Monbro

BIOGRAPHY

The famous Parisian firm of Monbro was founded around 1801 and became during the 19th century one of Europe’s most celebrated firms, supplying furniture to Louis-Philippe, the Duchesse d'Aumale and the Palais de Saint-Cloud. They exhibited at the Exposition des Produits de l'Industrie in 1844 and the Paris Exposition Universelle in 1855, displaying exceptional items incorporating Florentine 'pietre dure' inlay. The firm also maintained a shop in London in the 1860s at Frith Street, Soho, showing its importance at the time. Today their work can be found in important private collections, royal collections and museums across the world including the Musée D' Orsay and the The Bowes Museum,

The firm of Monbro was established by Georges-Marie Monbro (1774-1841), who was born in Malta and lived for some time in England before returning to France around 1801 at the time of the peace of Amiens. Once in Paris he quickly established himself, placing an announcement in the Annonces, Affiches et Avis divers du 5 Pluviôse An IX (25 Janvier 1801):

“Nouvellement arrivé dans cette ville, il prévient le public qu'il raccommode les meubles les plus précieux, notamment les anciens meubles connus sous le nom de BOULLE, en ébène, cuivre et écaille, nacre de perle etc..., de manière à les remettre absolument à neuf, et qu'il établit en outre des meubles neufs, tant en ce genre, qu'en tout autre et dans le goût le plus moderne. Sa demeure est rue de Beauregard, passage de la Boucherie, n°215.”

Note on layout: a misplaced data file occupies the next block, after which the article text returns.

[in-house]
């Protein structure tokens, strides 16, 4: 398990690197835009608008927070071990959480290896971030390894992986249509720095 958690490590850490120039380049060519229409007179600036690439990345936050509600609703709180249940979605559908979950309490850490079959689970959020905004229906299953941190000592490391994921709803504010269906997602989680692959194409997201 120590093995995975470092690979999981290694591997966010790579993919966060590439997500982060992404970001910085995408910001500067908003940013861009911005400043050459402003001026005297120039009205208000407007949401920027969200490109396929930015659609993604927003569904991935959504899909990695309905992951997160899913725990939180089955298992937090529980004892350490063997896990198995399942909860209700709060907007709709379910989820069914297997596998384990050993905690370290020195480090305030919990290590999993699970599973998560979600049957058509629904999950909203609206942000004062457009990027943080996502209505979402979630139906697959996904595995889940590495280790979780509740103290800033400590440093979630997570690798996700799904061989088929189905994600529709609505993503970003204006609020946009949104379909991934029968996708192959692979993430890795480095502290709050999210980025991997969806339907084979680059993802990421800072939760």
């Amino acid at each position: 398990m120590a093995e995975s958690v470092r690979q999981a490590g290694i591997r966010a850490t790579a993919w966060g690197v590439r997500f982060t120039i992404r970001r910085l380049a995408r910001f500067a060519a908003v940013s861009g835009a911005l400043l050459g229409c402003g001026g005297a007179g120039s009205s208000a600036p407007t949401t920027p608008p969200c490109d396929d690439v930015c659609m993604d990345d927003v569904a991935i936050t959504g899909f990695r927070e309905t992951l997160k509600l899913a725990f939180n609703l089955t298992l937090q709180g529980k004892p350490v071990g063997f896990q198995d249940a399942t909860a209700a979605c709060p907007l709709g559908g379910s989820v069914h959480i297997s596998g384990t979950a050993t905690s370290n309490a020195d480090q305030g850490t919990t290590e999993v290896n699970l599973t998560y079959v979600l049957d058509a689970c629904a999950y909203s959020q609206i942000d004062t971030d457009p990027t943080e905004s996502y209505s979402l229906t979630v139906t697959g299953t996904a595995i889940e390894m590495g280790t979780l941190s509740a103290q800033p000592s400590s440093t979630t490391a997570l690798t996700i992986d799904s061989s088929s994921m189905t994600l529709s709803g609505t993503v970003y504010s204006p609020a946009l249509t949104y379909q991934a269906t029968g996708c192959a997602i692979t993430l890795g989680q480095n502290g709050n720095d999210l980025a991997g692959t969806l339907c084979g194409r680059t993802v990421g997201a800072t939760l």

Recognised as ‘fort bon royaliste’ he worked for amongst others the Duchess de Berry, and from 1832 was listed in les Almanachs du Commerce as a cabinet maker and antique dealer.

The House of Monbro was greatly expanded during the reign of Louis-Philippe, with Georges-Alphonse Monbro (1807-1884), George-Marie’s eldest son, taking charge from 1838 onwards. Georges-Alphonse expanded on his father’s work as a - “Maison spéciale pour ameublements anciens, ateliers de réparations, pendules, bronzes, candélabres, porcelaines de Chine et de Sèvres, meubles sculptés, bois dorés Louis XIV, Louis XV etc...”

He concentrated on historicist revival styles of the time based on examples from the 'ancien regieme', particularly those models after Boulle. He also developed his business as a 'antiquaire-marchand de curiosités', frequently buying at the Hotel des Ventes and acquiring items for important collectors such as John and Joséphine Bowes.

Perhaps in part because of his association with John Bowes and because of his increasing success as a supplier of 'meubles de luxe', he opened a branch in London in 1861 at 2 Fifth Street, Soho Square.

The catalog of the sale of his estate from 19 to 21 February 1895 showed the reality of his two professions of cabinetmaker and antique dealer, having become a renowned expert and great collector. Many of the items from his estate were purchased by important collectors of the period.

Literature: Ledoux-Lebard, Denise. Les Ebénistes Du XIXe Siècle, Les Editions de l'Amateur, (Paris)
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